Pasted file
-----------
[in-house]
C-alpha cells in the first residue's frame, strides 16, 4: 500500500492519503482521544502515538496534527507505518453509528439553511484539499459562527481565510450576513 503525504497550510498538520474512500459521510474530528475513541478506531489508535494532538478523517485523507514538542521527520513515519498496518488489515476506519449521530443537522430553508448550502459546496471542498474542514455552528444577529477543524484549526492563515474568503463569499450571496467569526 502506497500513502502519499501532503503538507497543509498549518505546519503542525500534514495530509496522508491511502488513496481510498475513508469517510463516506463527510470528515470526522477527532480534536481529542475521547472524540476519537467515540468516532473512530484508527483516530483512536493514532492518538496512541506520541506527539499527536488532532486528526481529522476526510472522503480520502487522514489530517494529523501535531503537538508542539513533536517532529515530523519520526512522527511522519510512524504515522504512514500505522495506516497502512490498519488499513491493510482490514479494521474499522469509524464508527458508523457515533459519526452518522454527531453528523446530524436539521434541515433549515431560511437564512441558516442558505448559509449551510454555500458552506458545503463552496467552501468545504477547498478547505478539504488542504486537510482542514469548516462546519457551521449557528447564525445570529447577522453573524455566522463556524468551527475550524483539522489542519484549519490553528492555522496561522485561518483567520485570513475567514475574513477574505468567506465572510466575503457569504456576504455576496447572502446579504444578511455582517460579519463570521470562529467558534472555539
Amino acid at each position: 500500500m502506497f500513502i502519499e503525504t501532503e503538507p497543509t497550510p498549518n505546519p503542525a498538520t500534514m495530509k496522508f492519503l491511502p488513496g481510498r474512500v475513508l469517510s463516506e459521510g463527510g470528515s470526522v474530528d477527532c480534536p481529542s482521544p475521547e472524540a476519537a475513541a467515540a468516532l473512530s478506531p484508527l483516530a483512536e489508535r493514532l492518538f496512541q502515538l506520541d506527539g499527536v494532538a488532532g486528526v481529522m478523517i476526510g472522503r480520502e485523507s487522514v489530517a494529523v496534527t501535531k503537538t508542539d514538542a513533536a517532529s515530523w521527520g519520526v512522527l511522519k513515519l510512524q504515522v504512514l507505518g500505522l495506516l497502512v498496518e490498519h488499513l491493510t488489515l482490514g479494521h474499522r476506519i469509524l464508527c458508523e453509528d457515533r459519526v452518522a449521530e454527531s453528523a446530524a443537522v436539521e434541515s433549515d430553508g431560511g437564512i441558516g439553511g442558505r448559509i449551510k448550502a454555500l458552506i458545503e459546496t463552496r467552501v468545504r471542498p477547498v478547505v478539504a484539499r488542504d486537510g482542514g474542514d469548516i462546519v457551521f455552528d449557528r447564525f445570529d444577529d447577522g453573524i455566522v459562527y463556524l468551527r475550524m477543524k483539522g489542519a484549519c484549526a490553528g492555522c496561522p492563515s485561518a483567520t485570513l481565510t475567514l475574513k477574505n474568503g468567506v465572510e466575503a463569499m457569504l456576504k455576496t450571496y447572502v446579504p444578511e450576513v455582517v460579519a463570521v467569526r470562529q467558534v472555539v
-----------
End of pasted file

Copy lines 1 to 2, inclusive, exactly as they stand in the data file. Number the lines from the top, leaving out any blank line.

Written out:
[in-house]
C-alpha cells in the first residue's frame, strides 16, 4: 500500500492519503482521544502515538496534527507505518453509528439553511484539499459562527481565510450576513 503525504497550510498538520474512500459521510474530528475513541478506531489508535494532538478523517485523507514538542521527520513515519498496518488489515476506519449521530443537522430553508448550502459546496471542498474542514455552528444577529477543524484549526492563515474568503463569499450571496467569526 502506497500513502502519499501532503503538507497543509498549518505546519503542525500534514495530509496522508491511502488513496481510498475513508469517510463516506463527510470528515470526522477527532480534536481529542475521547472524540476519537467515540468516532473512530484508527483516530483512536493514532492518538496512541506520541506527539499527536488532532486528526481529522476526510472522503480520502487522514489530517494529523501535531503537538508542539513533536517532529515530523519520526512522527511522519510512524504515522504512514500505522495506516497502512490498519488499513491493510482490514479494521474499522469509524464508527458508523457515533459519526452518522454527531453528523446530524436539521434541515433549515431560511437564512441558516442558505448559509449551510454555500458552506458545503463552496467552501468545504477547498478547505478539504488542504486537510482542514469548516462546519457551521449557528447564525445570529447577522453573524455566522463556524468551527475550524483539522489542519484549519490553528492555522496561522485561518483567520485570513475567514475574513477574505468567506465572510466575503457569504456576504455576496447572502446579504444578511455582517460579519463570521470562529467558534472555539